Monday, January 7, 2013

Flying Burrito Brothers

Too country for the rock stations and too rock for the country stations, The Flying Burrito Brothers created a slew of classic songs that put a stamp in a lot of the popular music genres that would follow them, notably in songs by The Eagles, Little Feat, and even the Rolling Stones, on to many of today’s “alt-country” singer songwriters and bands like Lucinda Williams and Drive-By Truckers.

The Flying Burrito Brothers were formed by Gram Parsons and Chris Hillman along with Chris Ethridge a year after both Parsons and Hillman played together on the Bryds album Sweetheart of the Rodeo. Hillman had come from a country background; while Parson’s had an affinity for RnB, Country and Blues stirred into a mélange he dubbed “Cosmic American Music.” Together with “Sneeky” Pete Kleinow on pedal steel guitar, the Burrito Bros recorded their first album The Gilded Palace of Sin in 1969.

Parsons stuck around just long enough to complete a second album with the Burrito Bros, Burrito Deluxe, but his increasing time away from the band to hang out with his pal Keith Richards and his notorious lack of discipline split the terrific team he’d created with Hillman.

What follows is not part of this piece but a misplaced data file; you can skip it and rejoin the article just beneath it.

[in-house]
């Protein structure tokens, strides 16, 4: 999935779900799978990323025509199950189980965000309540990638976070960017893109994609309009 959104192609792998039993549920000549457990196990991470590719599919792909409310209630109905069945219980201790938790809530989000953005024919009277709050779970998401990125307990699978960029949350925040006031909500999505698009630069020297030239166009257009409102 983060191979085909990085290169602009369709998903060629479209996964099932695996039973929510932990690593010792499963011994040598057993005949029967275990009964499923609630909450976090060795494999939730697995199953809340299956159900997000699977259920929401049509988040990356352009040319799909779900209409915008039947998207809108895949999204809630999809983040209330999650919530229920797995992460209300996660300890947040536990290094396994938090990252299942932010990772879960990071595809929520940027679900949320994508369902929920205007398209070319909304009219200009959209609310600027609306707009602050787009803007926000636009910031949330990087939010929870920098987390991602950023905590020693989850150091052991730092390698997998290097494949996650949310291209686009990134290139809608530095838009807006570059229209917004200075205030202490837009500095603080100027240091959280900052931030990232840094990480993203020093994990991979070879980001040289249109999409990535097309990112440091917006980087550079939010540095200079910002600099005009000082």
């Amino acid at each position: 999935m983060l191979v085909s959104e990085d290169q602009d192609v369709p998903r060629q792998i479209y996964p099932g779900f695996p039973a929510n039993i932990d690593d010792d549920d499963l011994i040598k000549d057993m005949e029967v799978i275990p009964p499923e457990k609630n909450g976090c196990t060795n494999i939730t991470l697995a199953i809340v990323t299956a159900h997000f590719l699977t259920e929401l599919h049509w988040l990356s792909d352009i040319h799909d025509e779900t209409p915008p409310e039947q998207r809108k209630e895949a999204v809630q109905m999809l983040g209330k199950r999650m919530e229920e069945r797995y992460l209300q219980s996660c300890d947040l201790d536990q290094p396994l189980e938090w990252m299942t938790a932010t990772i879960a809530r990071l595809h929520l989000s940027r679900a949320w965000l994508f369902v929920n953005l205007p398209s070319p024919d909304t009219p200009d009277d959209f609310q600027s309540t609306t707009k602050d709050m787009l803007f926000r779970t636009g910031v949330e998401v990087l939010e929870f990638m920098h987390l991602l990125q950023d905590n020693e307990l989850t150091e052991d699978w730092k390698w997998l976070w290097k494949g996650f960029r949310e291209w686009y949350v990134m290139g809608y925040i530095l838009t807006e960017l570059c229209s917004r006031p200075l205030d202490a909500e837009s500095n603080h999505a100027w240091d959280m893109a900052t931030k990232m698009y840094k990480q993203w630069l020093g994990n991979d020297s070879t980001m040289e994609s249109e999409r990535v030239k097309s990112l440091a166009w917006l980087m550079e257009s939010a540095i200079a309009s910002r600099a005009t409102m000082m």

Rick Roberts replaced Gram Parsons and the band took a more “country rock” road with their music and completed a third record in 1971, The Flying Burrito Brothers. By this time, Hillman had his sights set on other projects as did other members of the band, and the lack of any airplay were taking a toll. They completed one last album, Last of the Red Hot Burritos, before parting ways, to reunite only a few times after.

I pulled the track from YouTube here, “Christine’s Tune” (aka Devil in Disguise) by both Gram Parsons and Chris Hillman about a dangerous little chick the band knew from their earliest gigs. I could have selected any of the songs from that first album, they’re all that good.

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